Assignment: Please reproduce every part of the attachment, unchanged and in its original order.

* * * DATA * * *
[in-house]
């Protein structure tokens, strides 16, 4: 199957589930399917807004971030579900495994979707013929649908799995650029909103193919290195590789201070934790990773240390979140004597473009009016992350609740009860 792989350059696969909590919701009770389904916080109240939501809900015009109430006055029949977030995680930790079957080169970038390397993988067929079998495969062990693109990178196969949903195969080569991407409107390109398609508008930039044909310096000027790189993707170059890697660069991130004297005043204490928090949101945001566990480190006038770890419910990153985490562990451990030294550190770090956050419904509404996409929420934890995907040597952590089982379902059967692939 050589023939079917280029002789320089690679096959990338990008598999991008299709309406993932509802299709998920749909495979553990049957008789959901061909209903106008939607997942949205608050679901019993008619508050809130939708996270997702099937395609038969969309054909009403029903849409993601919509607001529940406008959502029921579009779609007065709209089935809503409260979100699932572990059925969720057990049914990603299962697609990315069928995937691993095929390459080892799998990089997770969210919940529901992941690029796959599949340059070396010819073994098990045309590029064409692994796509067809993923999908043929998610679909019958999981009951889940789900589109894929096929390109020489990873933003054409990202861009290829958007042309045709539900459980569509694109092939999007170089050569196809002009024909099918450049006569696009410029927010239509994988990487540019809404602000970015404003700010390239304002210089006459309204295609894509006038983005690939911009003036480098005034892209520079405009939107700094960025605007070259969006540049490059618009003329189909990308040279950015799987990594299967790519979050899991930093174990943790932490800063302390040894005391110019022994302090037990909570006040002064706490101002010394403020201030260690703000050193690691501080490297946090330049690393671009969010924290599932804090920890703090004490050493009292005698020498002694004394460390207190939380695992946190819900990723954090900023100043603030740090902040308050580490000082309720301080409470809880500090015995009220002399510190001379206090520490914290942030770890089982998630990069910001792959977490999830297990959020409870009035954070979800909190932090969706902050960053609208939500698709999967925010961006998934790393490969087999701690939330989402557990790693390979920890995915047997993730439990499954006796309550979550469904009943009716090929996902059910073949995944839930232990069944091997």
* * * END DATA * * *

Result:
[in-house]
């Protein structure tokens, strides 16, 4: 199957589930399917807004971030579900495994979707013929649908799995650029909103193919290195590789201070934790990773240390979140004597473009009016992350609740009860 792989350059696969909590919701009770389904916080109240939501809900015009109430006055029949977030995680930790079957080169970038390397993988067929079998495969062990693109990178196969949903195969080569991407409107390109398609508008930039044909310096000027790189993707170059890697660069991130004297005043204490928090949101945001566990480190006038770890419910990153985490562990451990030294550190770090956050419904509404996409929420934890995907040597952590089982379902059967692939 050589023939079917280029002789320089690679096959990338990008598999991008299709309406993932509802299709998920749909495979553990049957008789959901061909209903106008939607997942949205608050679901019993008619508050809130939708996270997702099937395609038969969309054909009403029903849409993601919509607001529940406008959502029921579009779609007065709209089935809503409260979100699932572990059925969720057990049914990603299962697609990315069928995937691993095929390459080892799998990089997770969210919940529901992941690029796959599949340059070396010819073994098990045309590029064409692994796509067809993923999908043929998610679909019958999981009951889940789900589109894929096929390109020489990873933003054409990202861009290829958007042309045709539900459980569509694109092939999007170089050569196809002009024909099918450049006569696009410029927010239509994988990487540019809404602000970015404003700010390239304002210089006459309204295609894509006038983005690939911009003036480098005034892209520079405009939107700094960025605007070259969006540049490059618009003329189909990308040279950015799987990594299967790519979050899991930093174990943790932490800063302390040894005391110019022994302090037990909570006040002064706490101002010394403020201030260690703000050193690691501080490297946090330049690393671009969010924290599932804090920890703090004490050493009292005698020498002694004394460390207190939380695992946190819900990723954090900023100043603030740090902040308050580490000082309720301080409470809880500090015995009220002399510190001379206090520490914290942030770890089982998630990069910001792959977490999830297990959020409870009035954070979800909190932090969706902050960053609208939500698709999967925010961006998934790393490969087999701690939330989402557990790693390979920890995915047997993730439990499954006796309550979550469904009943009716090929996902059910073949995944839930232990069944091997």